Monday, March 16, 2015

The Ordinary Web of Lies

One of the basic lessons in empiricism is that you need to consider how the data came to you in order to use it as evidence for or against a hypothesis. Perhaps you have a set of one thousand survey responses, answering questions about income, education level, and age. You want to draw conclusions about the correlations of these variables in the United States. Before we do so, we need to ask how the data was collected. Did you get these from telephone surveys? Did you walk around your neighborhood and knock on people's doors? Perhaps you posted the survey on Amazon's Mechanical Turk? These different possibilities give you samples from very different populations.

When we obtain data in a way that does not evenly sample from the population we are trying to study, this is called selection bias. If not accounted for, selection effects can cause you to draw just about any conclusion, regardless of the truth.

In modern society, we consume a very large amount of information. Practically all of that information is highly filtered. Most of this filtering is designed to nudge your beliefs in specific directions. Even when the original authors engage in intellectual honesty, we usually see something as a result of a large, complex filter imposed by society (for example, social media). Even when scientists are perfectly unbiased, journalists can choose to cite only the studies which support their perspective.

I have cultivated what I think is a healthy fear of selection effects. I would like to convey to the reader a visceral sense of danger, because it's so easy to be trapped in a web of false beliefs based on selection effects.

A Case Study

Consider this article, Miracles of the Koran: Chemical Elements Indicated in the Koran. A Muslim roommate showed this to me when I voiced skepticism about the miraculous nature of the Koran. He suggested that there could be no ordinary explanation of such coincidences. (Similar patterns have been found in the Bible, a phenomenon which has been named the Bible Code.) I decided to try to attempt an honest analysis of the data to see what it led to.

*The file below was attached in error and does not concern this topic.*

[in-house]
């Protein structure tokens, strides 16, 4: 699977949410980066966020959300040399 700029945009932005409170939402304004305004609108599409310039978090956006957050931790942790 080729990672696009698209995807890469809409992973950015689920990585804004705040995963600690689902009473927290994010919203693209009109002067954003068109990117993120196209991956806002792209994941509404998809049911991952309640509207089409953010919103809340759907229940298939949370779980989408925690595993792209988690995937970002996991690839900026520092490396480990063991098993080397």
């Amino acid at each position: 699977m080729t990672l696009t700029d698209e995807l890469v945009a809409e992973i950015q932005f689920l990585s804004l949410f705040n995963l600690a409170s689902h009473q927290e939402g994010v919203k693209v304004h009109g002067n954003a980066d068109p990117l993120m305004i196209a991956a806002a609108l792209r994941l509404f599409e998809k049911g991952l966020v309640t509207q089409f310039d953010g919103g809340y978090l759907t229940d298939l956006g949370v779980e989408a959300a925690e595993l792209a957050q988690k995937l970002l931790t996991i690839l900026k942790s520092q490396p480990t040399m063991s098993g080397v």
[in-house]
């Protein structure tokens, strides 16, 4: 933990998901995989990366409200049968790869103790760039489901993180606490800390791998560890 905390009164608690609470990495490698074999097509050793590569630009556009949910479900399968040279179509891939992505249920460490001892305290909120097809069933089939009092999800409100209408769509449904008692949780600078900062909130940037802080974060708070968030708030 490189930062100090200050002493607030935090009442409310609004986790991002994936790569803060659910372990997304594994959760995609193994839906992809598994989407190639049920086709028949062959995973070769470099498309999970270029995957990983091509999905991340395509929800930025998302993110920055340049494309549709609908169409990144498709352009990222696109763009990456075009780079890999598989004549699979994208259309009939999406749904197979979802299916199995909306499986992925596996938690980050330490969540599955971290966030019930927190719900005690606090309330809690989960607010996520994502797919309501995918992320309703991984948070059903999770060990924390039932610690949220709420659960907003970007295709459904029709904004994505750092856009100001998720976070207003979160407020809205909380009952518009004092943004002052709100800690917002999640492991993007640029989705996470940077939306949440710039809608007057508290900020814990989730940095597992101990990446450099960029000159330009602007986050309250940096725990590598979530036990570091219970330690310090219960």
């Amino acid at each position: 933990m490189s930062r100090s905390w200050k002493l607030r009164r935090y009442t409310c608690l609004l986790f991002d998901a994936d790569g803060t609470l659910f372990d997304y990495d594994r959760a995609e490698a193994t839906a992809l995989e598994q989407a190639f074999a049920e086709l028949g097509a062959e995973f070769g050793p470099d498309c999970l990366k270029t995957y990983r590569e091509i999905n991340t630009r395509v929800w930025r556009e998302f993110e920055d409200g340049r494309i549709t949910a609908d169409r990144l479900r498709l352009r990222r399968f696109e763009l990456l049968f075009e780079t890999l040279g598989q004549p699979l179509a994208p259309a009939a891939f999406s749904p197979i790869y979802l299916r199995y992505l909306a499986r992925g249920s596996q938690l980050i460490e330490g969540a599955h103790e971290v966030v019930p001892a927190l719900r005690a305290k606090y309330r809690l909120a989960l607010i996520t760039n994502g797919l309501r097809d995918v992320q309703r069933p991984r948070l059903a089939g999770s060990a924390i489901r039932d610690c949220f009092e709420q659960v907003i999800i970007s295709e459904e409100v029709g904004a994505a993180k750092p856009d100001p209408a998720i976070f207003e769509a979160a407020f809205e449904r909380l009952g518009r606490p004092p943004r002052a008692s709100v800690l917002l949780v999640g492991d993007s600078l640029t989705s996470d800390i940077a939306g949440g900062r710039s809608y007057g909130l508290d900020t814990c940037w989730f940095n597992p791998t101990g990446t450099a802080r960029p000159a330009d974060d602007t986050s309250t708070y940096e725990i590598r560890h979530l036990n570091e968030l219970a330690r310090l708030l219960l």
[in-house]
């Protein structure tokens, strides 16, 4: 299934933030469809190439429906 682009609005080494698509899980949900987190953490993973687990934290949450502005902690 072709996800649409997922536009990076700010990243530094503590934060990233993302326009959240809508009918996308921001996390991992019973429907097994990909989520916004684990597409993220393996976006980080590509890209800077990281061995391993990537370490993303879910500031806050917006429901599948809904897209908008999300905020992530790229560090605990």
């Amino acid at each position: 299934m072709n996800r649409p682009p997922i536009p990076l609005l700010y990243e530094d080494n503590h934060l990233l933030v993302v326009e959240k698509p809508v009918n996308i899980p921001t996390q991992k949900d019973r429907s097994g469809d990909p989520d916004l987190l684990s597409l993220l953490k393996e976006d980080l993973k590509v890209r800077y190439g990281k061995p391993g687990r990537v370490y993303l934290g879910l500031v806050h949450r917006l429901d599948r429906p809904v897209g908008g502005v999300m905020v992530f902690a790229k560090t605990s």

Take a look at these coincidences. On their own, they are startling, right? When I first looked at these, I had the feeling that they were rather surprising and difficult to explain. I felt confused.

Then I started to visualize the person who had written this website. I supposed that they were (from their own perspective) making a perfectly honest attempt to record patterns in the Koran. They simply checked each possibility they thought of, and recorded what patterns they found.

There are 110 elements on the periodic table. The article discusses the placement (within a particular Sura, the Iron Sura) of Arabic letters which correspond (roughly) to the element abbreviations used on the Periodic Table. For example, the first coincidence noted is that the first occurrence of the Arabic equivalent of "Rn" is 86 letters from the beginning of the verse, and the atomic number of the element Rn is 86. The article notes similar coincidences with atomic weight (as opposed to atomic number), the number of letters from the end of the verse (rather than the beginning), the number of words (rather than number of letters), and several other variations.

Notice that simply looking at the number of characters from the beginning and the end, we double the chances of corresponding to the atomic number. Similarly, looking for atomic weights as well as atomic numbers doubles the chances. Each extra degree of freedom we allow multiplies the chances in this way.

I couldn't easily account for all the possible variations the article's author might have looked for. However, I could restrict myself to one class of patterns and see how much the data looked like chance.